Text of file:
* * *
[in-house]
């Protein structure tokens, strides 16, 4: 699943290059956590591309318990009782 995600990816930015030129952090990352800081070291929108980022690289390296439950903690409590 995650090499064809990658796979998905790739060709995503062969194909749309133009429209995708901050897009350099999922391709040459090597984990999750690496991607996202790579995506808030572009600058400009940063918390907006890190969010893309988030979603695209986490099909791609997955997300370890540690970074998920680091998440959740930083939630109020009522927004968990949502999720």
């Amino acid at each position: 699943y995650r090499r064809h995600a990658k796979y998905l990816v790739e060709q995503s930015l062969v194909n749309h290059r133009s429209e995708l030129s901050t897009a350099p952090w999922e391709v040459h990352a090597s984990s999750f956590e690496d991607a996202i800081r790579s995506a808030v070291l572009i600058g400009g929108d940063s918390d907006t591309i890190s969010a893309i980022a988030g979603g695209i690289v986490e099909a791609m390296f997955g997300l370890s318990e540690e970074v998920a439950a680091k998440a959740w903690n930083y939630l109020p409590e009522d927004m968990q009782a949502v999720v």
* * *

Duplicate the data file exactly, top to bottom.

[in-house]
């Protein structure tokens, strides 16, 4: 699943290059956590591309318990009782 995600990816930015030129952090990352800081070291929108980022690289390296439950903690409590 995650090499064809990658796979998905790739060709995503062969194909749309133009429209995708901050897009350099999922391709040459090597984990999750690496991607996202790579995506808030572009600058400009940063918390907006890190969010893309988030979603695209986490099909791609997955997300370890540690970074998920680091998440959740930083939630109020009522927004968990949502999720």
């Amino acid at each position: 699943y995650r090499r064809h995600a990658k796979y998905l990816v790739e060709q995503s930015l062969v194909n749309h290059r133009s429209e995708l030129s901050t897009a350099p952090w999922e391709v040459h990352a090597s984990s999750f956590e690496d991607a996202i800081r790579s995506a808030v070291l572009i600058g400009g929108d940063s918390d907006t591309i890190s969010a893309i980022a988030g979603g695209i690289v986490e099909a791609m390296f997955g997300l370890s318990e540690e970074v998920a439950a680091k998440a959740w903690n930083y939630l109020p409590e009522d927004m968990q009782a949502v999720v």